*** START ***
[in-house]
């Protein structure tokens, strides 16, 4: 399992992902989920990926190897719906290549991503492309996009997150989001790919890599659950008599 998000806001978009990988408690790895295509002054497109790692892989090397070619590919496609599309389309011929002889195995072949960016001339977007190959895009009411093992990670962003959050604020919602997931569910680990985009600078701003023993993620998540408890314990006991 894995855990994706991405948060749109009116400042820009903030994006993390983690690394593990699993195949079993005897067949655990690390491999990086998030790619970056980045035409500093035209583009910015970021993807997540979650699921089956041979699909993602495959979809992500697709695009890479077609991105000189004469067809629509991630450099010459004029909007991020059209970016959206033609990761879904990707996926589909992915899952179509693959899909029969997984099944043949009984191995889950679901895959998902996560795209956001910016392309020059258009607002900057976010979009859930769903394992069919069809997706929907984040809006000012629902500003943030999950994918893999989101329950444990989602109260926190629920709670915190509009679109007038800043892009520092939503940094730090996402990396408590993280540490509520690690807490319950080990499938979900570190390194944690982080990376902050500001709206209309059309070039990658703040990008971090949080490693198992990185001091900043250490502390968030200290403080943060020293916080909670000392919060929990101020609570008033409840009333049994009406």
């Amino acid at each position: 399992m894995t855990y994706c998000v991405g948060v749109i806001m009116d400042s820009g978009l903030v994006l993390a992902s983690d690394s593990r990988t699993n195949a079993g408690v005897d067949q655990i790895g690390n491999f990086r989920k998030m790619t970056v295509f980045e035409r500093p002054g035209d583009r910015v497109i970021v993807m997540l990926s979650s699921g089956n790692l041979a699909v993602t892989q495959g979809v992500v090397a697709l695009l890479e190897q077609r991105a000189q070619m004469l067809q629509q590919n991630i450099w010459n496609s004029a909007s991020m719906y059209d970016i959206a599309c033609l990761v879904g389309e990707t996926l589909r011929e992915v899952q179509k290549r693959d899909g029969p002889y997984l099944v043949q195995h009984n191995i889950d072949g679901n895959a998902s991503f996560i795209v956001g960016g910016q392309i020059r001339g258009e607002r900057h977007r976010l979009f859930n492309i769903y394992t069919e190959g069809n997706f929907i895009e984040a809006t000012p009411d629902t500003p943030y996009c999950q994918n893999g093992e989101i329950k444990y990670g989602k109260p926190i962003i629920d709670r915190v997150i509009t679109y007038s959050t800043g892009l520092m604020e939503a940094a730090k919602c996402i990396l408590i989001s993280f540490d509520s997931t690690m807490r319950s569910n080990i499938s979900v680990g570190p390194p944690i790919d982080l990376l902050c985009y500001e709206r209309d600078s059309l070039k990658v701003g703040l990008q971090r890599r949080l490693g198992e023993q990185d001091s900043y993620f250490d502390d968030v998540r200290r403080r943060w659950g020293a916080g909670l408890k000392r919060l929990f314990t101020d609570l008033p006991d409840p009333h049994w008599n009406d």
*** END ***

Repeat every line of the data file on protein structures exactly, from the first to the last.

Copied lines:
[in-house]
């Protein structure tokens, strides 16, 4: 399992992902989920990926190897719906290549991503492309996009997150989001790919890599659950008599 998000806001978009990988408690790895295509002054497109790692892989090397070619590919496609599309389309011929002889195995072949960016001339977007190959895009009411093992990670962003959050604020919602997931569910680990985009600078701003023993993620998540408890314990006991 894995855990994706991405948060749109009116400042820009903030994006993390983690690394593990699993195949079993005897067949655990690390491999990086998030790619970056980045035409500093035209583009910015970021993807997540979650699921089956041979699909993602495959979809992500697709695009890479077609991105000189004469067809629509991630450099010459004029909007991020059209970016959206033609990761879904990707996926589909992915899952179509693959899909029969997984099944043949009984191995889950679901895959998902996560795209956001910016392309020059258009607002900057976010979009859930769903394992069919069809997706929907984040809006000012629902500003943030999950994918893999989101329950444990989602109260926190629920709670915190509009679109007038800043892009520092939503940094730090996402990396408590993280540490509520690690807490319950080990499938979900570190390194944690982080990376902050500001709206209309059309070039990658703040990008971090949080490693198992990185001091900043250490502390968030200290403080943060020293916080909670000392919060929990101020609570008033409840009333049994009406």
């Amino acid at each position: 399992m894995t855990y994706c998000v991405g948060v749109i806001m009116d400042s820009g978009l903030v994006l993390a992902s983690d690394s593990r990988t699993n195949a079993g408690v005897d067949q655990i790895g690390n491999f990086r989920k998030m790619t970056v295509f980045e035409r500093p002054g035209d583009r910015v497109i970021v993807m997540l990926s979650s699921g089956n790692l041979a699909v993602t892989q495959g979809v992500v090397a697709l695009l890479e190897q077609r991105a000189q070619m004469l067809q629509q590919n991630i450099w010459n496609s004029a909007s991020m719906y059209d970016i959206a599309c033609l990761v879904g389309e990707t996926l589909r011929e992915v899952q179509k290549r693959d899909g029969p002889y997984l099944v043949q195995h009984n191995i889950d072949g679901n895959a998902s991503f996560i795209v956001g960016g910016q392309i020059r001339g258009e607002r900057h977007r976010l979009f859930n492309i769903y394992t069919e190959g069809n997706f929907i895009e984040a809006t000012p009411d629902t500003p943030y996009c999950q994918n893999g093992e989101i329950k444990y990670g989602k109260p926190i962003i629920d709670r915190v997150i509009t679109y007038s959050t800043g892009l520092m604020e939503a940094a730090k919602c996402i990396l408590i989001s993280f540490d509520s997931t690690m807490r319950s569910n080990i499938s979900v680990g570190p390194p944690i790919d982080l990376l902050c985009y500001e709206r209309d600078s059309l070039k990658v701003g703040l990008q971090r890599r949080l490693g198992e023993q990185d001091s900043y993620f250490d502390d968030v998540r200290r403080r943060w659950g020293a916080g909670l408890k000392r919060l929990f314990t101020d609570l008033p006991d409840p009333h049994w008599n009406d």